Acidum Oxalicum. HO, C2O3+2 HO. Is obtained chiefly by the action of Nitric Acid upon Sugar, or by exposing a mixture of sawdust with a solution of Hydrate of Soda and Hydrate of Potash to a temperature above 400° F.; but it exists largely in Oxalis and Rumex acetosella, Cicer arietinum, and other plants.
Med. Prop. and Action. Refrigerant and sedative in very small doses largely diluted; but it is inferior in efficacy to Citric or Tartaric acid, and much more dangerous. In large doses it is a powerful irritant poison: two drachms have been known to destroy life. When taken internally, it is absorbed into the system, and has been detected in the blood, in the substance of the heart, and in the urine; in the latter it is found in combination with an alkali. Dr. Prout says that it passes through the kidneys unchanged. When taken in a large dose, or in a concentrated state, it produces an intensely sour taste, heat in the throat, a burning sensation in the stomach, vomiting, sometimes of bloody, at others of greenish-brown, or black, grumous matter. Collapse follows, pale and anxious countenance, cold clammy skin, &c. Convulsions sometimes occur before death. The most characteristic post-mortem appearances are a white or shrivelled state of the mucous membrane of the mouth, fauces, oesophagus, and stomach, the membrane being more or less softened, and readily detached. The vessels ramifying on the surface are filled with blackish Wood, and the mucous membrane of the stomach occasionally has a blackened appearance, owing to the presence of altered blood Occasionally the lining membrane of the stomach and duodenum are reddened. The antidotes are Chalk and Magnesia, or its carbonates, mixed with water.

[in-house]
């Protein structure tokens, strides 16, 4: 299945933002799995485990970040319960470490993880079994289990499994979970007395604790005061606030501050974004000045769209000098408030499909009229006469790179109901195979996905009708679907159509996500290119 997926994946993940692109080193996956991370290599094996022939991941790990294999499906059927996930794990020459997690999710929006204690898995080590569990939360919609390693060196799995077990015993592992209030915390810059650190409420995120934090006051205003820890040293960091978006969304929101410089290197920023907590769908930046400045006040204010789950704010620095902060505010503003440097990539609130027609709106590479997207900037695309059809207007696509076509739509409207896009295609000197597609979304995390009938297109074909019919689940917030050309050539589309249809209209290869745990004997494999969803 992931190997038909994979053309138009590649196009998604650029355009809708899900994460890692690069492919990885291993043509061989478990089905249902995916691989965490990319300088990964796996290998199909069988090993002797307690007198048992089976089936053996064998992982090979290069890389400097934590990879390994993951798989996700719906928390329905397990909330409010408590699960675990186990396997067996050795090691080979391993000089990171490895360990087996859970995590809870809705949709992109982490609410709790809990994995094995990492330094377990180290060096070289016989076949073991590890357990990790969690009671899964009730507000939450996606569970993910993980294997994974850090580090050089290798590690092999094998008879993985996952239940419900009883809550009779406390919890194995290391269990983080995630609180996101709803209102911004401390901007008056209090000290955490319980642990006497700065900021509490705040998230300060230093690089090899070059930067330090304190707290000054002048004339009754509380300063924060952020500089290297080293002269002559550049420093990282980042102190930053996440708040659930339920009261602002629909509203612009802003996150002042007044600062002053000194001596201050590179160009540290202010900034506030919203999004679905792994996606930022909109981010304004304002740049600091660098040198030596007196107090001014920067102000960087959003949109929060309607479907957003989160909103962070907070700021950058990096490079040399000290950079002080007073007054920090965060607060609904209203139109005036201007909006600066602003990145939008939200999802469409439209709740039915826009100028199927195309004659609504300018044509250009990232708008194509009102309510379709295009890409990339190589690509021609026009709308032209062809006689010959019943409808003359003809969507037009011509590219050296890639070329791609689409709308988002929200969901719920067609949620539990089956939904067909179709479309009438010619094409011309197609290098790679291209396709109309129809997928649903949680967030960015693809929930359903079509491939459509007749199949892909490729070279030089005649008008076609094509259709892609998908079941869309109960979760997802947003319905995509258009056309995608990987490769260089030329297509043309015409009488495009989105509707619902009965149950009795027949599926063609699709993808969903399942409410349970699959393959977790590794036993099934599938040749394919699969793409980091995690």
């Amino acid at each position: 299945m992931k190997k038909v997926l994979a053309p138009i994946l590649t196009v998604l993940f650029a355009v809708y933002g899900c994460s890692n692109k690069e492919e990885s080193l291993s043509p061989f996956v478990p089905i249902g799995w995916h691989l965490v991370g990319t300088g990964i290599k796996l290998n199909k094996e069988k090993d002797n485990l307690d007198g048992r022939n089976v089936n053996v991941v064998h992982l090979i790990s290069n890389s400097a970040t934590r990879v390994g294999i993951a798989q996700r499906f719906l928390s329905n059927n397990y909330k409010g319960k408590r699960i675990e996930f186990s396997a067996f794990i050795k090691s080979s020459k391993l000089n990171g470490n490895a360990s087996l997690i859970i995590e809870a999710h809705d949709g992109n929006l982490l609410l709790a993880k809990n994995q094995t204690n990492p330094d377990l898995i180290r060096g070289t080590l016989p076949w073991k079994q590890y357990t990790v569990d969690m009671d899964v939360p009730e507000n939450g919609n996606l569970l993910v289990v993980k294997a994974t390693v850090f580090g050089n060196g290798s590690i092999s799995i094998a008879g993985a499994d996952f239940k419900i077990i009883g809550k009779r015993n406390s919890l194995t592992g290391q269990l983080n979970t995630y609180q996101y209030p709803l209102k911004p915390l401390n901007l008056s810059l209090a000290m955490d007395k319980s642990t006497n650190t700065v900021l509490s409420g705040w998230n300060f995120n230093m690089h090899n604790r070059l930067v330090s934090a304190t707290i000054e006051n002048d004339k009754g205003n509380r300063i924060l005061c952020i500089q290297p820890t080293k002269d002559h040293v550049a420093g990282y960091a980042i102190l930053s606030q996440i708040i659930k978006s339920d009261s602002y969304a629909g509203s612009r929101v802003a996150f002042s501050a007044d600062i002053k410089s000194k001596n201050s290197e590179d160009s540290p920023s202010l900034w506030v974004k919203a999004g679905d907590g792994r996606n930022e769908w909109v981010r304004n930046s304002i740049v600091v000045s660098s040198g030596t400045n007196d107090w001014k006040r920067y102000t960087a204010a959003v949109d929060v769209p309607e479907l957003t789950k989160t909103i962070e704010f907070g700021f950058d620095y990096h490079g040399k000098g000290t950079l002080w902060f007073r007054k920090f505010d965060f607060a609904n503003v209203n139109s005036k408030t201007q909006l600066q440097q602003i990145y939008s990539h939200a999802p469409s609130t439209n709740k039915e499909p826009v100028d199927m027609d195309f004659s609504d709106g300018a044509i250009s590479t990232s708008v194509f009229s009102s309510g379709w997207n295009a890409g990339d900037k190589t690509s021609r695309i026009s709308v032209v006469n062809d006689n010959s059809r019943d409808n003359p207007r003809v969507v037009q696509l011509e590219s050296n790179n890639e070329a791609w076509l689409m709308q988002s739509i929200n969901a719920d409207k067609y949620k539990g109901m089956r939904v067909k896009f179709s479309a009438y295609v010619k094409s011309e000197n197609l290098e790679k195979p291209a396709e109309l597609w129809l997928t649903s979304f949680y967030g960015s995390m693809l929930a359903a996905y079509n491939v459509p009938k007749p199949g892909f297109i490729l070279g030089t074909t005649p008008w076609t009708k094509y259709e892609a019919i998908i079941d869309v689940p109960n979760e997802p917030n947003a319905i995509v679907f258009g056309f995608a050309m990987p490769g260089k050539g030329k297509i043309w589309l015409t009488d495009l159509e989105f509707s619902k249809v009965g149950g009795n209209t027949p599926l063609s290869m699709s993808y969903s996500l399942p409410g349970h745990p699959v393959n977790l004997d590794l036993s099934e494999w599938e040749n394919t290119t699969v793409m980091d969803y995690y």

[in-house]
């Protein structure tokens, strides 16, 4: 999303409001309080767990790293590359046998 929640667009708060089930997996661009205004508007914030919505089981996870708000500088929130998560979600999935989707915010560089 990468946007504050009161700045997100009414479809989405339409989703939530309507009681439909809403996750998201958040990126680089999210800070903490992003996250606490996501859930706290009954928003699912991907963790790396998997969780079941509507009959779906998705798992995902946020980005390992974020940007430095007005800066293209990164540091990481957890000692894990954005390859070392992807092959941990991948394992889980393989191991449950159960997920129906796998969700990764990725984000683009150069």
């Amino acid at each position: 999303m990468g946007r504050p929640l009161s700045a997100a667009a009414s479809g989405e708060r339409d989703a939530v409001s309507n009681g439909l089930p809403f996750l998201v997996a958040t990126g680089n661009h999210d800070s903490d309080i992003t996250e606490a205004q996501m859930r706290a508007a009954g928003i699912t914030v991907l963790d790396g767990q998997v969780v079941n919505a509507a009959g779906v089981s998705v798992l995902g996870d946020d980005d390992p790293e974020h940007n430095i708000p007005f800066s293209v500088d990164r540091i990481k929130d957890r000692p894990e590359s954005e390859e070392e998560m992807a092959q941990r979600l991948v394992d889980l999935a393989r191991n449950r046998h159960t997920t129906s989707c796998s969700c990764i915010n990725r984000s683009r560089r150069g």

In Inflammation of the Mucous Mrmbranes of the Lungs and Stomach, M. Nardo,* of Turin, states that for above twelve years he employed this acid with uniform success. He administered one decigramme (about gr. iss.), in solution, daily. In these doses he found it to possess powerful antiphlogistic properties, and to act as a direct sedative. He advises the following formula: - ℞ Mucilag. Acac. fiij., Acid. Oxalic, gr. iss. - gr. ij., Syrup, fj., M., sumat. coch. min. pro dos Dr. Hastings mentions some cases of Phthisis in which Oxalic Acid in 1/2 gr. doses (alternated with Fluoric Acid) appeared to exercise a beneficial influence.
* Garrod, Ess. Mat. Med., p. 327 On Stomach and Renal Diseases, p. 17. buy's Med. Jurisprudence.